Fiveacres -you're right. He's furious and offended.
I'm going to attend the appointment with HOY and let DS air his views. I will try to remain fairly neutral but if DS is given the chance to change, I will do my best to encourage and support.
Tbh, I'm hoping he'll calm down and realize that getting a good grade at the more general option is better for him. At the mo, he's saying he would rather repeat a year in order to what he wants but I honestly don't believe him.
Grrrr, stubborn teenagers are such hard work
Well you sound like a great Mum so I'm sure he'll come right
He made a mistake and he will learn from this. He has failed and that is hard to face up to. I bet he feels terrible and his self esteem is on the floor.
He knows now that he has to work very hard. He is only 15 and is going through one of the hardest times. It's very young to have to make big life choices, there is a lot of pressure on him to achieve and his hormones won't be helping.
I would support him. His subjects have to be his choice, even if you and your dh think he should do something else. He is hardly going to be enthusiastic about other subjects if he doesn't actually want to study them and A level is a big leap from gcse or whatever equivalent he will have been doing.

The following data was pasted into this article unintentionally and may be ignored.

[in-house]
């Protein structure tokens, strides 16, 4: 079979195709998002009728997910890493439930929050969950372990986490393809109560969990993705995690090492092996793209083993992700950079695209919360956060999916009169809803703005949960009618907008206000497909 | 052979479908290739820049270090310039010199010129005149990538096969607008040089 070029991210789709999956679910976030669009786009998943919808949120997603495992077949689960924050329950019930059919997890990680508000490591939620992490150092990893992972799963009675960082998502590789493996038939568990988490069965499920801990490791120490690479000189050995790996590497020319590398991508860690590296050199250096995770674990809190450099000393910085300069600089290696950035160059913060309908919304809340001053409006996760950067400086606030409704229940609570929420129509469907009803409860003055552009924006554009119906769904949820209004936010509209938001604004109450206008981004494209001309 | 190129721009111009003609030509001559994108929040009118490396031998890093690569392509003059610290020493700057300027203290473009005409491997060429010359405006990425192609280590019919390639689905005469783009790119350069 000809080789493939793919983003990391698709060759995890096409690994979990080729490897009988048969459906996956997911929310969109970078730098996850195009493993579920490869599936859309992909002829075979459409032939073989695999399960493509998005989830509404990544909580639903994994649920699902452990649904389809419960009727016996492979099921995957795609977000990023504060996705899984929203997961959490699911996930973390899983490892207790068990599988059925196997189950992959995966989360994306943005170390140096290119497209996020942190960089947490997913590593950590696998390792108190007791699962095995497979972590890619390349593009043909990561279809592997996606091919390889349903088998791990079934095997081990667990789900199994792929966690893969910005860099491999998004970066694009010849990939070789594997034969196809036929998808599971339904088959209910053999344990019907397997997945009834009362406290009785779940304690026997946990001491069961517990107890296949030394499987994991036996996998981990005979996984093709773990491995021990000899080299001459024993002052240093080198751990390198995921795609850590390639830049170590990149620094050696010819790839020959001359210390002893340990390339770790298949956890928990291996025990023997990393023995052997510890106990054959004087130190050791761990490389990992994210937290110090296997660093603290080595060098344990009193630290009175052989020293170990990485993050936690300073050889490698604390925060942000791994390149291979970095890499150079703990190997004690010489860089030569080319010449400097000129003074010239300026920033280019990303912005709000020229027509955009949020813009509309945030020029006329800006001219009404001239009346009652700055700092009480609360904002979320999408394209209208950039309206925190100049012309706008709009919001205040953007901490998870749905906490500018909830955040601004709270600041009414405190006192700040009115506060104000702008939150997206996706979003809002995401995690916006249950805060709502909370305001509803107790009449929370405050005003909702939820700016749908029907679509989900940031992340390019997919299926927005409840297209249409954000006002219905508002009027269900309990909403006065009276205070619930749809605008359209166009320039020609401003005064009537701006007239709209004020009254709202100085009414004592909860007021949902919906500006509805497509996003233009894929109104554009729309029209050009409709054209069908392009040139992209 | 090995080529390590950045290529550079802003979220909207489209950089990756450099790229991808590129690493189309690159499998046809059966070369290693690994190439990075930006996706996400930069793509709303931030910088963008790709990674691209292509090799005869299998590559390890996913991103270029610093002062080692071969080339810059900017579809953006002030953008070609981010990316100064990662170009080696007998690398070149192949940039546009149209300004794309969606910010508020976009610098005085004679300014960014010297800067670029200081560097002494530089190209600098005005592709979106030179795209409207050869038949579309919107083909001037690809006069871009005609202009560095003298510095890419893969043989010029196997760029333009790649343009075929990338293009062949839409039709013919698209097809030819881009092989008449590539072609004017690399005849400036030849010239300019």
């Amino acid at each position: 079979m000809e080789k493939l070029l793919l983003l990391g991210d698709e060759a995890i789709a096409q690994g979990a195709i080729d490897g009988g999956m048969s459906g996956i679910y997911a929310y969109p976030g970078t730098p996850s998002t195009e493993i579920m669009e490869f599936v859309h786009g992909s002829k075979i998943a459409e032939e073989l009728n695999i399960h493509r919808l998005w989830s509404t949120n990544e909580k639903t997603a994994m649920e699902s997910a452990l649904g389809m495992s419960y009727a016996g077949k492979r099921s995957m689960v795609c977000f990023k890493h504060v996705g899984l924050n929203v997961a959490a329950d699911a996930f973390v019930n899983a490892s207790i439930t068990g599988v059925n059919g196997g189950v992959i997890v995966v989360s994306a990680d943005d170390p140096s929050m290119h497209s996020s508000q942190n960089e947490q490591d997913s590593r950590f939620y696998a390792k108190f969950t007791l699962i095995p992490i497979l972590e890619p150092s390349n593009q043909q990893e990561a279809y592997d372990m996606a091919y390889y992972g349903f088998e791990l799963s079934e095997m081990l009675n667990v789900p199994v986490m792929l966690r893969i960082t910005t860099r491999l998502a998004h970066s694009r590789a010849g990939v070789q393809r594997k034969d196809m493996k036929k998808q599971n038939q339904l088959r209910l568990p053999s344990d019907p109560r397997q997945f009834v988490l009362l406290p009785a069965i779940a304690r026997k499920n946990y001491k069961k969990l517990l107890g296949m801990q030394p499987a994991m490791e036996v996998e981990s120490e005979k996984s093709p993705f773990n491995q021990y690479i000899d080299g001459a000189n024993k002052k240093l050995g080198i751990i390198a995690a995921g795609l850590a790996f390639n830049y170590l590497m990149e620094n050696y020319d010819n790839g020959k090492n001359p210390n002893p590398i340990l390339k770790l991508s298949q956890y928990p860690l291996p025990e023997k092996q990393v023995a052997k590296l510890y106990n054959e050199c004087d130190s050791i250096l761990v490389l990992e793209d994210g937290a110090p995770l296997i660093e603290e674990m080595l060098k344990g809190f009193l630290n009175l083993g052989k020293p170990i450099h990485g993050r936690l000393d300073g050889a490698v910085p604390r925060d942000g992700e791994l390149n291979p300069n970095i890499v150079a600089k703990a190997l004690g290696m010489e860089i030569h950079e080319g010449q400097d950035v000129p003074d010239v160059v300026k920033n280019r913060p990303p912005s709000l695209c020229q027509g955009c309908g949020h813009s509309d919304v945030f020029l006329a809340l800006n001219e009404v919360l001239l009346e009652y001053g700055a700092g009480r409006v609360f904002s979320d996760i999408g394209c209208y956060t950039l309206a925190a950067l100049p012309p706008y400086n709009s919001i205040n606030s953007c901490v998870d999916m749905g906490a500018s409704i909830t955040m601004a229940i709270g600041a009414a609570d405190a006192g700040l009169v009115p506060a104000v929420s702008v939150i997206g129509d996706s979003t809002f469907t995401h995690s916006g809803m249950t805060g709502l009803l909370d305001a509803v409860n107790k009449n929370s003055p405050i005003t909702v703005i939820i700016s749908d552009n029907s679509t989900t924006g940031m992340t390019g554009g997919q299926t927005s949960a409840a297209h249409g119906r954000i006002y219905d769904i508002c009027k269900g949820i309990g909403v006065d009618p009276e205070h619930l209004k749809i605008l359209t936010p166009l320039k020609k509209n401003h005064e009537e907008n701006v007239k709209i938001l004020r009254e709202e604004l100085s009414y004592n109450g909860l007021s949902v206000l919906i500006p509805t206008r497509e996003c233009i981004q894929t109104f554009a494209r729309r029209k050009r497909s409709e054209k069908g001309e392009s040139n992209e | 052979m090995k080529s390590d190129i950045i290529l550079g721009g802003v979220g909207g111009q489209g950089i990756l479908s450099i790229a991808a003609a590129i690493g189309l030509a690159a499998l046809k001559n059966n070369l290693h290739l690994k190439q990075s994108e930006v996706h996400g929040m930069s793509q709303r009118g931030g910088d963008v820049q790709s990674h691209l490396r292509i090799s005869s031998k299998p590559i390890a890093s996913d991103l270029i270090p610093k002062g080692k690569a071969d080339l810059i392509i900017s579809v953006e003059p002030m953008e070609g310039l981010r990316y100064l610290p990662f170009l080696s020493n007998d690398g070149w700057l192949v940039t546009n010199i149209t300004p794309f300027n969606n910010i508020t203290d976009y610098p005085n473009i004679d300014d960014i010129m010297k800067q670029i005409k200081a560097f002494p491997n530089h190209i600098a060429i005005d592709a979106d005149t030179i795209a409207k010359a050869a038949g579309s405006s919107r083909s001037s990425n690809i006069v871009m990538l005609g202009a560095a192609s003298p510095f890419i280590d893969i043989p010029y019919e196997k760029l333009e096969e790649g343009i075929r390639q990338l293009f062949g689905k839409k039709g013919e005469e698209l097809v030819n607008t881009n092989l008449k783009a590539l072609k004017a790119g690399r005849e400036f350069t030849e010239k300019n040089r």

I would tell him firstly that you love him and secondly that you trust him. Tell him you will support him but he has to do the bulk of it himself, you can't do it for him. He has to be more responsible with him time, he may have to cut out some extra curricular activities (including gaming) so that he can catch up.
Also, tell him it's always a good idea in life to have a Plan B just in case. So if the school won't let him do the subjects he wants, he should choose a different route.
Then plan together what you will say in the meeting, how he can demonstrate that he has changed his attitude. And give him a hug.
This could be the wake up call he needs. Having to fight to get into that stream, perhaps he will work harder if he gets in.
And I agree with other posters who say working hard over the summer should be a prerequisite.
Something I said recently to a classmate: It doesnt matter how clever you are or are not. If you dont do the work, you won't pass. Or in your son's case, get a good enough grade.
Not Italy, we're in France. It's a very traditional, elitist school system.
Even if he does the option suggested by the school, he will have maths and science, it's just that the weighting of each subject is more evenly distributed, hence more suitable for an all round student. In the option he wants, maths is so heavily weighted that messing up one exam or piece of coursework could jeopardize the whole thing!
(Disclaimer: this is what I understand in this complicated situation! If any other French dwelling mumsnetters are about, feel free to correct me if I'm not totally right!)